Firstly, why did our ancestors want to gain independence from England? What was really going on back then?  I think that this impressive list of grievances as listed in the Declaration of Independence gives us a fairly good idea.  They are as follows:

1. He has refused his Assent to Laws, the most wholesome and necessary for the public good.

2. He has forbidden his Governors to pass Laws of immediate and pressing importance, unless suspended in their operation till his Assent should be obtained; and when so suspended, he has utterly neglected to attend to them.

3. He has refused to pass other Laws for the accommodation of large districts of people, unless those people would relinquish the right of Representation in the Legislature, a right inestimable to them and formidable to tyrants only.

4. He has called together legislative bodies at places unusual, uncomfortable, and distant from the depository of their public Records, for the sole purpose of fatiguing them into compliance with his measures.

5. He has dissolved Representative Houses repeatedly, for opposing with manly firmness his invasions on the rights of the people.

6. He has refused for a long time, after such dissolutions, to cause others to be elected; whereby the Legislative powers, incapable of Annihilation, have returned to the People at large for their exercise; the State remaining in the meantime exposed to all the dangers of invasion from without, and convulsions within.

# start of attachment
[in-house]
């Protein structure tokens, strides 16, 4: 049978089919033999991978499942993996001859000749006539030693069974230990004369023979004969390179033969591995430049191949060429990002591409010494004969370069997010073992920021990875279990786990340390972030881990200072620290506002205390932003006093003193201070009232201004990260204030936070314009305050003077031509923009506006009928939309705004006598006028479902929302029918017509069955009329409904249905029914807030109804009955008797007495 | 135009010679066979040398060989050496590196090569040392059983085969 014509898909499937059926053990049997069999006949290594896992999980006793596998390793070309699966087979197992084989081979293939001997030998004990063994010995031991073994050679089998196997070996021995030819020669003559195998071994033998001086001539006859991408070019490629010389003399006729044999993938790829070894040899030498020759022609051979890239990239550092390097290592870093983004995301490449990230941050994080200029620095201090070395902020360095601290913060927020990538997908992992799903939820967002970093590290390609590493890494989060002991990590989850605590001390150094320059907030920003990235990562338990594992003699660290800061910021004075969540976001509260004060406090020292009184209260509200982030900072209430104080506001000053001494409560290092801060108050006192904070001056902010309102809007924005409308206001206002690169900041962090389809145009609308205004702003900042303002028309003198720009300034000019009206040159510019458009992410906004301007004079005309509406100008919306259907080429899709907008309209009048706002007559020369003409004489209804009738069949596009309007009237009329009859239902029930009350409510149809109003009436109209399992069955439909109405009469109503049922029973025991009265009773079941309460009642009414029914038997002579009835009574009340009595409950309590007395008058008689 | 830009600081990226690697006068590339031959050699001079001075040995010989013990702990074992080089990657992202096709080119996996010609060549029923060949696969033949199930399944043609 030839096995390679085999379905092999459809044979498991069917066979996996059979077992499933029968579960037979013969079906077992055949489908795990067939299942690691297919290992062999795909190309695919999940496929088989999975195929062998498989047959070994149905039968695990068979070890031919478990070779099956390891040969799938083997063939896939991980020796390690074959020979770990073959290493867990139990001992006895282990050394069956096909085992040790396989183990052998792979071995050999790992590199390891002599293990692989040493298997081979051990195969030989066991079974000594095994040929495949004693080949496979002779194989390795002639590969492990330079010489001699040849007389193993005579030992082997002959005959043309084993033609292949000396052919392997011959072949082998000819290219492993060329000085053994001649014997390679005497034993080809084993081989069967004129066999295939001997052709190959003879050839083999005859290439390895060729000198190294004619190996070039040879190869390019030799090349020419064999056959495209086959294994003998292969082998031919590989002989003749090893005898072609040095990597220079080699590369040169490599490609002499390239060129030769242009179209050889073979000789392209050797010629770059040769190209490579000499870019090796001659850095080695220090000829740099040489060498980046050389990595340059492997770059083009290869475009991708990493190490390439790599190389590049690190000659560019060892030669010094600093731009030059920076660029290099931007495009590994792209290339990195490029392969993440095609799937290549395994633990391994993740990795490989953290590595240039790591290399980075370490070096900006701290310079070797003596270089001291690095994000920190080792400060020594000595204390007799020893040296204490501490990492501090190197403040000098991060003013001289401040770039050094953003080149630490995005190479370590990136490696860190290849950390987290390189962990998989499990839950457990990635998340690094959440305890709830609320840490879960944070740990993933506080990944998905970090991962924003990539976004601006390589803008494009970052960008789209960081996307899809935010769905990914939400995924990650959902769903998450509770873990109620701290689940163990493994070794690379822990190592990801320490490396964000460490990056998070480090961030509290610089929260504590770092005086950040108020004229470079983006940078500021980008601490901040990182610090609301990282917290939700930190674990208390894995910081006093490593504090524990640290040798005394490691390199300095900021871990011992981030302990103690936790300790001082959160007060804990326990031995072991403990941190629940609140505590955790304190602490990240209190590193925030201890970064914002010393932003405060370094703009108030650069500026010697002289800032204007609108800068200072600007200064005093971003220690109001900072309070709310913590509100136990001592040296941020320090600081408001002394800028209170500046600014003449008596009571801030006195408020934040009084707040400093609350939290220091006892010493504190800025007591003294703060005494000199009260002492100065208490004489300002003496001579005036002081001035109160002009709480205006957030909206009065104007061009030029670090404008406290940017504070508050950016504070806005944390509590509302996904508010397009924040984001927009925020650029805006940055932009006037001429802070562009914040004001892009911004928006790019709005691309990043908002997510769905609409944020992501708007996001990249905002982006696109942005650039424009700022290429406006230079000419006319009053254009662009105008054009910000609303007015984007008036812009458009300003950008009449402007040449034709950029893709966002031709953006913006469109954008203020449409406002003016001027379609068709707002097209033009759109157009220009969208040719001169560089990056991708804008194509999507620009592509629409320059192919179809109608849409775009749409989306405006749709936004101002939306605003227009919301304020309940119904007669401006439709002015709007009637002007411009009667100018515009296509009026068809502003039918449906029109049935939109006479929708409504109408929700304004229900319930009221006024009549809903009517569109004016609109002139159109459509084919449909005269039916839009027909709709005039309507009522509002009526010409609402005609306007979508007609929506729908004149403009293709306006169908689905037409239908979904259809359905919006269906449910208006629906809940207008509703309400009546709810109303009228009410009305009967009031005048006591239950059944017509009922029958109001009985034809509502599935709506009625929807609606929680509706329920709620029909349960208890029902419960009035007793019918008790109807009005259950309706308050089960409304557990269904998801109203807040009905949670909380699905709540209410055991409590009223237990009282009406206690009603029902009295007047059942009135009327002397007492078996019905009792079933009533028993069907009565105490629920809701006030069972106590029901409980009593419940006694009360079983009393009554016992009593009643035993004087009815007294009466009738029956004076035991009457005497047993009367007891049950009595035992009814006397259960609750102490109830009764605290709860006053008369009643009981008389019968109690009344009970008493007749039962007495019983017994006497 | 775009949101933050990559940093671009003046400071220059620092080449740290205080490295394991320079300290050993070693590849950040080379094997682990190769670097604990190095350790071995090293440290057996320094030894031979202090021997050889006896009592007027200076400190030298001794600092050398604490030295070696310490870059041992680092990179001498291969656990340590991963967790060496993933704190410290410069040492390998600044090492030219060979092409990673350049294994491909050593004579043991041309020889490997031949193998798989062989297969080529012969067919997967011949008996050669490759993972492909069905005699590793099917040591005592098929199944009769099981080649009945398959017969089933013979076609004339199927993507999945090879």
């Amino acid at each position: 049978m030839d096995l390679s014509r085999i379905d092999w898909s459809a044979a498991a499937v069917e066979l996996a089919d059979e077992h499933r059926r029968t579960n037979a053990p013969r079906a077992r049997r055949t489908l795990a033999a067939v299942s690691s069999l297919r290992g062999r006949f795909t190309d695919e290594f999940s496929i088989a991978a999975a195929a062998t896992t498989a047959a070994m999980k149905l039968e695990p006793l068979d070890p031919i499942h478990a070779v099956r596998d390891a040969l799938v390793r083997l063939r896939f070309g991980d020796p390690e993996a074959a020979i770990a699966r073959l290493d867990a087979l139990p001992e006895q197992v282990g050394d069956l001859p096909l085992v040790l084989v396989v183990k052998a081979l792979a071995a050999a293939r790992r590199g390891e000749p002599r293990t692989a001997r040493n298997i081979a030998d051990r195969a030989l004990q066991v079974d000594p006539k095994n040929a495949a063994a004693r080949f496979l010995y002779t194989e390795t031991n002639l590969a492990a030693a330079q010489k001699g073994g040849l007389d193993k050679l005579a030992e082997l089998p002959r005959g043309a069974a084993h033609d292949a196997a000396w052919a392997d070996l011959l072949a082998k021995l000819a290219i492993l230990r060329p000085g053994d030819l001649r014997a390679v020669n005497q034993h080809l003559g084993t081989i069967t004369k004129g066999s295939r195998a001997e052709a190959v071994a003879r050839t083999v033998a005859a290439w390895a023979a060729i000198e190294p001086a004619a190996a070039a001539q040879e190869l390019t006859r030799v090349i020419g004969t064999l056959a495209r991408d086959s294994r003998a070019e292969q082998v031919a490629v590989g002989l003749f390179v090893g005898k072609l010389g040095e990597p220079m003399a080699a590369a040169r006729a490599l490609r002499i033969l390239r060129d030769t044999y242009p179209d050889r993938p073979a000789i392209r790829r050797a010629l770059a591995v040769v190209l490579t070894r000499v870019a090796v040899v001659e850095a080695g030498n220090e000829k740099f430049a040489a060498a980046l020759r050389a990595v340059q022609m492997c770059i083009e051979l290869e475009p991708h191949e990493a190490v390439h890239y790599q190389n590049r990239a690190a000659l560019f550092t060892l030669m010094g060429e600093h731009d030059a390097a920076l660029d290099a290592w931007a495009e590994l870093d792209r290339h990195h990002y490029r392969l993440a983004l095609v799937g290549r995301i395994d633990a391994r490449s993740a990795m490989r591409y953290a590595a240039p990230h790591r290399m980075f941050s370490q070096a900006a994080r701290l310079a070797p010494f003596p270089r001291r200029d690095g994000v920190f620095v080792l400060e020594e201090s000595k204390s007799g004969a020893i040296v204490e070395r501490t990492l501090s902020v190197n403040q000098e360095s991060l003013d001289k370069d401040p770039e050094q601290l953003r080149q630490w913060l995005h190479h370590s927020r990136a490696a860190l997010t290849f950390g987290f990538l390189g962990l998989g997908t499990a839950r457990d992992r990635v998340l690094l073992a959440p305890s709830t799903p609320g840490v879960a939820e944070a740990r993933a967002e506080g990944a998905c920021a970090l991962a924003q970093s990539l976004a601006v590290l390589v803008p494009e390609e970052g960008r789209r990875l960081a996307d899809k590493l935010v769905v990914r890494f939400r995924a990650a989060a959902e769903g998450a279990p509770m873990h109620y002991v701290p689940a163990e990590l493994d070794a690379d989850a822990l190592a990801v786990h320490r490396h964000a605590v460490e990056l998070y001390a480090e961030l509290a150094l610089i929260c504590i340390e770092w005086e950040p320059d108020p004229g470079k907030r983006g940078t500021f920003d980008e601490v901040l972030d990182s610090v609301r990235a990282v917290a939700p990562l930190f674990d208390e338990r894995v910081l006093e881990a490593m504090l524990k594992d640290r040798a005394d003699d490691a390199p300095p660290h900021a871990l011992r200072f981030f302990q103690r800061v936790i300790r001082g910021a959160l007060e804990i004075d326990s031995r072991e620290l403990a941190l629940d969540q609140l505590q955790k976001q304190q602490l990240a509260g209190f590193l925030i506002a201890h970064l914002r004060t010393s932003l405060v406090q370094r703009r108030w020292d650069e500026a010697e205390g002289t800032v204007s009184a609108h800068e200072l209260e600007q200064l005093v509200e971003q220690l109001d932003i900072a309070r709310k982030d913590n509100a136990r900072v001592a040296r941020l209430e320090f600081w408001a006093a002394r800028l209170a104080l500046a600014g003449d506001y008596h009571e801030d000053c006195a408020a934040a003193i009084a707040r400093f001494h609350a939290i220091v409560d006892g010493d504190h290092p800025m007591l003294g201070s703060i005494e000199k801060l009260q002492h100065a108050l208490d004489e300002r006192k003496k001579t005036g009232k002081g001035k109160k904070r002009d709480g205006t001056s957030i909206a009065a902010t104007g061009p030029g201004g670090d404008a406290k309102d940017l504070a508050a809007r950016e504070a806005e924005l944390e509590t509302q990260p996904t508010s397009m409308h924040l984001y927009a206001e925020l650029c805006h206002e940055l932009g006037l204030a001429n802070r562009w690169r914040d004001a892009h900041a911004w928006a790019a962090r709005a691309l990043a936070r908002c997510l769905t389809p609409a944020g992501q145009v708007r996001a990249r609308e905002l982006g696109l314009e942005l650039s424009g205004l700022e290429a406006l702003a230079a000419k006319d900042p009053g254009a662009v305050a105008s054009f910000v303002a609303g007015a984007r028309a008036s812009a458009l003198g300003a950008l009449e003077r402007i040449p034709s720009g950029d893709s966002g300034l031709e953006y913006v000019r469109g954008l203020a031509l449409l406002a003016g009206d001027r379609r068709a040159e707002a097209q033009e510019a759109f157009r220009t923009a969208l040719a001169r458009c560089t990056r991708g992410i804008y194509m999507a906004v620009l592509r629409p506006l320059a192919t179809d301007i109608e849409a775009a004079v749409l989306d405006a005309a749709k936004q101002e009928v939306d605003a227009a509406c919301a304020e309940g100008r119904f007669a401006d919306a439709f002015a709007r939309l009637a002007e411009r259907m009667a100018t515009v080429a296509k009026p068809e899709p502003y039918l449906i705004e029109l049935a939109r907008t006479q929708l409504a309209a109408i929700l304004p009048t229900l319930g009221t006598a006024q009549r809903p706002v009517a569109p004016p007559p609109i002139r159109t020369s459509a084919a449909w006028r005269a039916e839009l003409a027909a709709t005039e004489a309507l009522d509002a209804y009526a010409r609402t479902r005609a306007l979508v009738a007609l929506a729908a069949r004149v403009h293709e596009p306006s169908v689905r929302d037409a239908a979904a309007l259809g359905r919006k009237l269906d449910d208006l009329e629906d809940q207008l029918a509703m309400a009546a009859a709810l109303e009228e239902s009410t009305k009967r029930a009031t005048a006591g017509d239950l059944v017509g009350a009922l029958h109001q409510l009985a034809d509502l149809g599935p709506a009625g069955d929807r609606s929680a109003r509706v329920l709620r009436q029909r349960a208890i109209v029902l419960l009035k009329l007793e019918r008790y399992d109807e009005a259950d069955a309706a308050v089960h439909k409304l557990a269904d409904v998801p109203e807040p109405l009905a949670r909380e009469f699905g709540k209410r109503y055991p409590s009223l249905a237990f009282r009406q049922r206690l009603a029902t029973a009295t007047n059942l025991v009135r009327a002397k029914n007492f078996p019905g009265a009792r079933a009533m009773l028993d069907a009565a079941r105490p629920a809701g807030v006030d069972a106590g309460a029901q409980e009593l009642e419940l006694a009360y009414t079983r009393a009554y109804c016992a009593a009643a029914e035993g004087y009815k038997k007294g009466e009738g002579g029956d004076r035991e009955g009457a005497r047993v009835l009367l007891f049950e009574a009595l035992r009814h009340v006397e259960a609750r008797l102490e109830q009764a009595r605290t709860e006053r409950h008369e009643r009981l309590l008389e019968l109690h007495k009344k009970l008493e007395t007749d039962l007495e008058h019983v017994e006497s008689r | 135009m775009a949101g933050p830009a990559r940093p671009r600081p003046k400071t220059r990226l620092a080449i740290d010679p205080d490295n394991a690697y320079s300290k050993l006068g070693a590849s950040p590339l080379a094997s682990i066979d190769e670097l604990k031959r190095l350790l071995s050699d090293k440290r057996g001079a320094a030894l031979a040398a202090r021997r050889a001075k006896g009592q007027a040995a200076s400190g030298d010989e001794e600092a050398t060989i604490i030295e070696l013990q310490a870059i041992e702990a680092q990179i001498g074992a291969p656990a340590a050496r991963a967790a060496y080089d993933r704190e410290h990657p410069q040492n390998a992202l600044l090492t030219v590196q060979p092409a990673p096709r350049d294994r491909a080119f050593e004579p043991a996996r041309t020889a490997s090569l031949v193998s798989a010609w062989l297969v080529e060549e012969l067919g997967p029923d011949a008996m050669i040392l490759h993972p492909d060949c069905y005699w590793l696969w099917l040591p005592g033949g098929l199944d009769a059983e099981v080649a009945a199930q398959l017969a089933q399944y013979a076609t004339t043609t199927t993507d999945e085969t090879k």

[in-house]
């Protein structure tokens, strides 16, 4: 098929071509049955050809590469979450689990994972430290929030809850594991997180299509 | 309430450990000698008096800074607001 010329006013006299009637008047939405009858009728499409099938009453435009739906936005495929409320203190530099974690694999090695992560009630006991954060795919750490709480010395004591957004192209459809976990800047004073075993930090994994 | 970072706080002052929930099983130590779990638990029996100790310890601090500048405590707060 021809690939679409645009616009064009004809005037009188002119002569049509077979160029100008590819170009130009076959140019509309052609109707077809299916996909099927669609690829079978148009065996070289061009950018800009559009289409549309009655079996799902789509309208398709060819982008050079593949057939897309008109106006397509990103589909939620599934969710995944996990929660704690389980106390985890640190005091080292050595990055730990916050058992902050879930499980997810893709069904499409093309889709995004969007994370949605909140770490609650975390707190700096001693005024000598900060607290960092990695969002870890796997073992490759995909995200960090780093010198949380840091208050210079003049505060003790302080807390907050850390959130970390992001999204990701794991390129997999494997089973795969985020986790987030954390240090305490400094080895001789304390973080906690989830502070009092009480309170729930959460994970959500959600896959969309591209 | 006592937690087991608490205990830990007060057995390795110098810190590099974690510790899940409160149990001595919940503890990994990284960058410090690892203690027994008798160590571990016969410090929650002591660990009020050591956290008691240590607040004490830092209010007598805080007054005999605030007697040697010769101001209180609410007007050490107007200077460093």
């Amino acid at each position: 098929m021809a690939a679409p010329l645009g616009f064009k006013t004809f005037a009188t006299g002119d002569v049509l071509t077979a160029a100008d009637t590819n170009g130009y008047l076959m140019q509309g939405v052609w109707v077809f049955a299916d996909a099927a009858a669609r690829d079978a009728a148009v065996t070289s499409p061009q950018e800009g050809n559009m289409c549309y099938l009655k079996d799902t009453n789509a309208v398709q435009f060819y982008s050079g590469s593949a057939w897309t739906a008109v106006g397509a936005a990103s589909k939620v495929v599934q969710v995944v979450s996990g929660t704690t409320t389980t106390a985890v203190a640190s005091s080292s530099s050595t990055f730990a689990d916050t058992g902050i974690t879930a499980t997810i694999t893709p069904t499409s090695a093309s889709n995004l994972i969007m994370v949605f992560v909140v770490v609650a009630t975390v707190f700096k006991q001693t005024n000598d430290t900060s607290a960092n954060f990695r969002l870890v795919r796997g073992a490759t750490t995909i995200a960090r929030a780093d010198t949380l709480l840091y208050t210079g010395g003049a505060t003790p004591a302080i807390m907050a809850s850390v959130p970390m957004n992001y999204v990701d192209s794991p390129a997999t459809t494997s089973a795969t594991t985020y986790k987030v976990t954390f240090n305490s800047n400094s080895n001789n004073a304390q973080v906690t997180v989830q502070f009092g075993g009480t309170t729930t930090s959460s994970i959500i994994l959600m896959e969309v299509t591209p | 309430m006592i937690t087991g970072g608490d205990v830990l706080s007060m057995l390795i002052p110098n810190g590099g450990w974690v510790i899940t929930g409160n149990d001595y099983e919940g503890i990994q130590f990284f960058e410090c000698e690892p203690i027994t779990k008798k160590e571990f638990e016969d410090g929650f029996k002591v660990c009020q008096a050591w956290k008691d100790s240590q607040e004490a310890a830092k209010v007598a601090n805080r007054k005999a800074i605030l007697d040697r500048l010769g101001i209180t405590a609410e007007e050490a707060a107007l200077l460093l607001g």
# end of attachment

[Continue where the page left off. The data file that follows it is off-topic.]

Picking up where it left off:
7. He has endeavored to prevent the population of these States; for that purpose, obstructing the Laws for Naturalization of Foreigners; refusing to pass others to encourage their migrations hither, and raising the conditions of new Appropriations of Lands.

8. He has obstructed the Administration of Justice, by refusing his Assent to Laws for establishing Judiciary powers.

9. He has made Judges dependent on his Will alone, for the tenure of their offices, and the amount and payment of their salaries.

10. He has erected a multitude of New Offices and sent hither swarms of Officers to harass our people and eat out their substance.

11. He has kept among us, in times of peace, Standing Armies without the Consent of our legislatures.

12. He has affected to render the Military independent of and superior to the Civil power.

13. He has combined with others to subject us to a jurisdiction foreign to our constitution, and unacknowledged by our laws, giving his Assent to their Acts of pretended Legislation:

14. For Quartering large bodies of armed troops among us:

15. For protecting them, by a mock Trial, from punishment for any Murders which they should commit on the Inhabitants of these States:

16. For cutting off our Trade with all parts of the world:

17. For imposing Taxes on us without our Consent:

18. For depriving us in many cases, of the benefits of Trial by Jury:

19. For transporting us beyond Seas to be tried for pretended offences